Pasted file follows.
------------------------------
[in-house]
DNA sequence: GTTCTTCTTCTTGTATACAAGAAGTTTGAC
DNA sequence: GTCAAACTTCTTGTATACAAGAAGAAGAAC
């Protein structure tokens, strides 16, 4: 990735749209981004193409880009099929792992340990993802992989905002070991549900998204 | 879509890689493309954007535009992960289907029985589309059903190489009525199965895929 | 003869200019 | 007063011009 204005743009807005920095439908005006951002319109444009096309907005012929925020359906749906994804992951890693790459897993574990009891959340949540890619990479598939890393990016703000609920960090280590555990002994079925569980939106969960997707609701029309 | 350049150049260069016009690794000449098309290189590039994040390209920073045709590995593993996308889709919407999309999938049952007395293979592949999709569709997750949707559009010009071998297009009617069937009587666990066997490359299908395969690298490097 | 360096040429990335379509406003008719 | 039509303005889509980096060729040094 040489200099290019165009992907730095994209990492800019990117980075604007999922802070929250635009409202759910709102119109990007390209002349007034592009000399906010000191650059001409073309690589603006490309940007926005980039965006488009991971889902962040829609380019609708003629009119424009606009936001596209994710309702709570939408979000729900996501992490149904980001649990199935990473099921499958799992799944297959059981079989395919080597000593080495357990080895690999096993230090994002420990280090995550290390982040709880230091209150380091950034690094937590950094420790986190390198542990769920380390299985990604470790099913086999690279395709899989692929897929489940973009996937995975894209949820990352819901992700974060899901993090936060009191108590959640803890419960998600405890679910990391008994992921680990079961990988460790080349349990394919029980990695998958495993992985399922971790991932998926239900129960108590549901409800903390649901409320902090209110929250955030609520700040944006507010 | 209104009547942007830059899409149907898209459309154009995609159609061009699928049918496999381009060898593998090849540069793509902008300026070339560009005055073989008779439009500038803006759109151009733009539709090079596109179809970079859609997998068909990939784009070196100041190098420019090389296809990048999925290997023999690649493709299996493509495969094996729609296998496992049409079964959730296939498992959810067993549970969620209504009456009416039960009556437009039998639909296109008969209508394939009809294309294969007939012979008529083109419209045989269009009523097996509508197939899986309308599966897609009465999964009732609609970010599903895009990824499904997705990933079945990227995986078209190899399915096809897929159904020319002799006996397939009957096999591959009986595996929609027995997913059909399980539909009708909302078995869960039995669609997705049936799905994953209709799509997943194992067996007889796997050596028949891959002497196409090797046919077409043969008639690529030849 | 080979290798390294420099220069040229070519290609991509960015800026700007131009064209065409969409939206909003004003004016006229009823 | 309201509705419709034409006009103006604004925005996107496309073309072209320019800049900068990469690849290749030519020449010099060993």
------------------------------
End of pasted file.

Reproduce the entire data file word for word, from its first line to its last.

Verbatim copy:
[in-house]
DNA sequence: GTTCTTCTTCTTGTATACAAGAAGTTTGAC
DNA sequence: GTCAAACTTCTTGTATACAAGAAGAAGAAC
């Protein structure tokens, strides 16, 4: 990735749209981004193409880009099929792992340990993802992989905002070991549900998204 | 879509890689493309954007535009992960289907029985589309059903190489009525199965895929 | 003869200019 | 007063011009 204005743009807005920095439908005006951002319109444009096309907005012929925020359906749906994804992951890693790459897993574990009891959340949540890619990479598939890393990016703000609920960090280590555990002994079925569980939106969960997707609701029309 | 350049150049260069016009690794000449098309290189590039994040390209920073045709590995593993996308889709919407999309999938049952007395293979592949999709569709997750949707559009010009071998297009009617069937009587666990066997490359299908395969690298490097 | 360096040429990335379509406003008719 | 039509303005889509980096060729040094 040489200099290019165009992907730095994209990492800019990117980075604007999922802070929250635009409202759910709102119109990007390209002349007034592009000399906010000191650059001409073309690589603006490309940007926005980039965006488009991971889902962040829609380019609708003629009119424009606009936001596209994710309702709570939408979000729900996501992490149904980001649990199935990473099921499958799992799944297959059981079989395919080597000593080495357990080895690999096993230090994002420990280090995550290390982040709880230091209150380091950034690094937590950094420790986190390198542990769920380390299985990604470790099913086999690279395709899989692929897929489940973009996937995975894209949820990352819901992700974060899901993090936060009191108590959640803890419960998600405890679910990391008994992921680990079961990988460790080349349990394919029980990695998958495993992985399922971790991932998926239900129960108590549901409800903390649901409320902090209110929250955030609520700040944006507010 | 209104009547942007830059899409149907898209459309154009995609159609061009699928049918496999381009060898593998090849540069793509902008300026070339560009005055073989008779439009500038803006759109151009733009539709090079596109179809970079859609997998068909990939784009070196100041190098420019090389296809990048999925290997023999690649493709299996493509495969094996729609296998496992049409079964959730296939498992959810067993549970969620209504009456009416039960009556437009039998639909296109008969209508394939009809294309294969007939012979008529083109419209045989269009009523097996509508197939899986309308599966897609009465999964009732609609970010599903895009990824499904997705990933079945990227995986078209190899399915096809897929159904020319002799006996397939009957096999591959009986595996929609027995997913059909399980539909009708909302078995869960039995669609997705049936799905994953209709799509997943194992067996007889796997050596028949891959002497196409090797046919077409043969008639690529030849 | 080979290798390294420099220069040229070519290609991509960015800026700007131009064209065409969409939206909003004003004016006229009823 | 309201509705419709034409006009103006604004925005996107496309073309072209320019800049900068990469690849290749030519020449010099060993």